The history of the road as shown at the trial is as follows: It was never laid out as a public highway. When the north-west quarter was unenclosed there had been a road running diagonally across it from the south-west to the north-east, called the Columbus-Pulaski road. This old road was closed up in 1848 or 1849, and fences were built so as to leave a lane open between these two quarters, running from the south northward, and the road in question began to be used. The land owned by defendant was then owned by his father, William Farlow, and the fence on that land ran north from the south line 104 rods. The fence on the other side of the lane did not extend quite so far north. About that time some work was done in the low place about the north end of this fence, but the evidence did not show where the travel went north of that low place. William Farlow died in 1858, and in the partition of his estate the part so fenced was set off to his widow. In 1863 or 1864 her son, George Farlow, a brother of defendant, re-built this fence. Two witnesses for the plaintiff, who lived on the other side of the road, testified that the fence was then set out ten or twelve feet into what had been the lane and which is claimed to have been a public road. George Farlow, who built the fence, and his brother, the defendant, testified that it was laid in the same worm or line as the old fence, and that all that was done was to relay the fence in the same worm, with new rails in the bottom and new chunks under the intersections. This fence has remained in the same place ever since. The forty-two acres in the northwest corner of the north-east quarter, lying north of the enclosed land set off to the widow, was assigned to George Farlow. He went into the army in July, 1861, and remained eleven months. During that time his brother extended the rail fence northward 38 or 40 rods. At the starting point the jog or deflection to the east was made for the apparent purpose of avoiding laying the fence through the mud, and from there on north it was in an irregular line, varying a few feet one way or the other, without any apparent design or attempt to follow a particular line. The fence was built without the direction or knowledge of the owner, George Farlow, and he testified that when he came home he found it and just let it stand where it was, supposing it was intended as an extension of the other fence. Afterward, in 1866, he continued the same kind of a fence up to the north line.

The claim of the plaintiff is that the entire fence is an obstruction of a public highway; that the south 104 rods was obstructed in 1863 or 1864 by setting the fence out, and the obstruction has remained there ever since, and that the north part was obstructed in 1884, when the crooked line was straightened out and the north part of the fence put in line with the south part. It is contended that the land where this fence was put was a highway throughout its entire length, both by prescription and dedication, and instructions were given to the jury upon each of those theories.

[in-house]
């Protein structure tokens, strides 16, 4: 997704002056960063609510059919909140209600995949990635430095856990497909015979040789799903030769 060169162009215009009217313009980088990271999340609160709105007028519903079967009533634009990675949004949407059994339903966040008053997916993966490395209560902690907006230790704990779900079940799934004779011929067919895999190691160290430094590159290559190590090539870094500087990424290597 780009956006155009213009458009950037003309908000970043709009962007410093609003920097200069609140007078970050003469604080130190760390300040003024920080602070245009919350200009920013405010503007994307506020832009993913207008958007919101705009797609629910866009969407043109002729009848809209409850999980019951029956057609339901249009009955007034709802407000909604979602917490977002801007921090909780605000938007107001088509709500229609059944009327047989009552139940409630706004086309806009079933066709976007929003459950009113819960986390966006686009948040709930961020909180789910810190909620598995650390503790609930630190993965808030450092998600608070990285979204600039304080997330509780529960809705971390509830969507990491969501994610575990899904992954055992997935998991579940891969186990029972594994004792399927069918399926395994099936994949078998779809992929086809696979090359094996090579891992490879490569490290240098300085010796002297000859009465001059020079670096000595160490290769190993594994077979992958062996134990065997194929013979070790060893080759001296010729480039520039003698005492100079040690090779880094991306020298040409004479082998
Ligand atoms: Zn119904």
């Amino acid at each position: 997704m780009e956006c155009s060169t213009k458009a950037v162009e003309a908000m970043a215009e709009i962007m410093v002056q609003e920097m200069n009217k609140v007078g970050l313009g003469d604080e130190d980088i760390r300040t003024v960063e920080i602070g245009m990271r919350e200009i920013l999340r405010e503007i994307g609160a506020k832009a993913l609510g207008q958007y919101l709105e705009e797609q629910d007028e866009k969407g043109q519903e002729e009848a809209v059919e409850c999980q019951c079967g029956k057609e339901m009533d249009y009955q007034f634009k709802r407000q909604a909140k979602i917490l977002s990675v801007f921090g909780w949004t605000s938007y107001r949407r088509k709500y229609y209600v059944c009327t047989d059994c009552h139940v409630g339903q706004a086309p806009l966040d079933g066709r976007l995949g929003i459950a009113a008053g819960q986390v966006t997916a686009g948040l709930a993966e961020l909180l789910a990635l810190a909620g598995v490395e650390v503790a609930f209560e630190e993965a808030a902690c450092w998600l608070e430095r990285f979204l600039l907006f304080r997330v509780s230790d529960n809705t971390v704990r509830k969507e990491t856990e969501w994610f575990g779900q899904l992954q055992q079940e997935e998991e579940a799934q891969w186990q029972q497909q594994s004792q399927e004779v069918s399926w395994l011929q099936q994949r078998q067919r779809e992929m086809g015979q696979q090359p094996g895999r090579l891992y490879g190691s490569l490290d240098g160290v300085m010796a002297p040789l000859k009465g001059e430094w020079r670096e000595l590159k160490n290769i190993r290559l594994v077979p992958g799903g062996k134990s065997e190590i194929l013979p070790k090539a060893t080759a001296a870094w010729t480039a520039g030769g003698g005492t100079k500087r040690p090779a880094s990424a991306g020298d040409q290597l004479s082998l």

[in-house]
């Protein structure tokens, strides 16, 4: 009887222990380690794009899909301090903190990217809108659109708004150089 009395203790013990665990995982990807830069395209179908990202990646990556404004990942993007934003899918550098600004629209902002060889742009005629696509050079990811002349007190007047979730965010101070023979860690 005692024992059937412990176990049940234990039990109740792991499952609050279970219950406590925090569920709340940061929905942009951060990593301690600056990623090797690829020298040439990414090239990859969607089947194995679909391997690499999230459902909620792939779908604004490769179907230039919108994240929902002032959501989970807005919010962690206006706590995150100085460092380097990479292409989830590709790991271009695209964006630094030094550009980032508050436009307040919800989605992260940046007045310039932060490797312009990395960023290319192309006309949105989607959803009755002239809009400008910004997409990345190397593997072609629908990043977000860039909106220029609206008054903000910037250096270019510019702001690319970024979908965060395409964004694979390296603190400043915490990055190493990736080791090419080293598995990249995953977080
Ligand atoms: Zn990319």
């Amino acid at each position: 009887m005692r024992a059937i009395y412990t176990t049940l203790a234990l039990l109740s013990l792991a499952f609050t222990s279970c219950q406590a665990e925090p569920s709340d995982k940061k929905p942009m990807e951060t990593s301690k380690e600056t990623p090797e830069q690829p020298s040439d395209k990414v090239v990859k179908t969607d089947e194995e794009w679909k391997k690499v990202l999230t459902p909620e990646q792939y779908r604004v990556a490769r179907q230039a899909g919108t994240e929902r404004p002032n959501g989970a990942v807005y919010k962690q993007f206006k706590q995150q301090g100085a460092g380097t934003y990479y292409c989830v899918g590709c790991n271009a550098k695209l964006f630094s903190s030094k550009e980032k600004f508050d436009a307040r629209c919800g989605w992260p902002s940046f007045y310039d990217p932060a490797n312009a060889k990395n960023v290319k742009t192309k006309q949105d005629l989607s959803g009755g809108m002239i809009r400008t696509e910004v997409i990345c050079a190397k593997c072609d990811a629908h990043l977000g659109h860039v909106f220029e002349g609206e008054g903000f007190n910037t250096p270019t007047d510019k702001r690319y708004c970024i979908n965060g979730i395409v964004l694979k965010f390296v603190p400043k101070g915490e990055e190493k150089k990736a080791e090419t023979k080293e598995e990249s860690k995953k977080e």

It will be seen from the undisputed facts that there was no highway by prescription, either where the south 104 rods of the fence was located or at the north end, where the fence was first built and the land enclosed in 1866. According to the evidence for the plaintiff the road had not been in existence and there was no user of it twenty years before the south 104 rods of the fence was re-set, in 1863 or 1864, so that there was no highway by prescription when the alleged obstruction was made. If there was a highway there at all it was created by dedication. According to the evidence for the defendant the fence has always stood in the same place where it was built in 1848 or 1849, and there was never any user at the place claimed to be obstructed. The north end was not enclosed until 1866, and the evidence does not show where the travel went before that time. There is nothing in the record to show whether there were connecting roads north of this or where they ran. At any rate, if there was any use of the land it was merely passive, and not sufficient to show claim of right on the part of the public or to establish a right by prescription. Town of Brushy Mound v. McClintock, 150 Ill. 129.

The fifth instruction given at the request of plaintiff was on the subject of prescription, and was as follows: “The court instructs the jury that if they believe, from the evidence in the case, that the road testified to by the witnesses had, immediately prior to and up to the year 1884, been continuously and uninterruptedly used for twenty years or more as a public road, adversely, under claim of right, by the public, for the full width of the space between the fences, if any, as they were prior to said year located, and that such use was with the knowledge and acquiescence of the owners of the land adjoining said road, then the law presumes a grant or dedication of the ground so occupied by the public to the use of the public for a public road, and in such case the said road, for the full width of the space between the fences, if any, as they were located prior to said year 1884, should be found by the jury to have been, immediately prior to and up to said year 1884, a public road established by prescription.”

Inasmuch as there was no evidence tending to prove that the public had used the disputed portion where the south 104 rods of the fence stood, at any time for twenty years, but even the evidence for the plaintiff showed that they had not, the instruction should not have been given. Furthermore, there was no evidence that the public had used the north portion, where the fence was built in 1866, for twenty years before 1884, and as to that part the instruction was not based upon any evidence.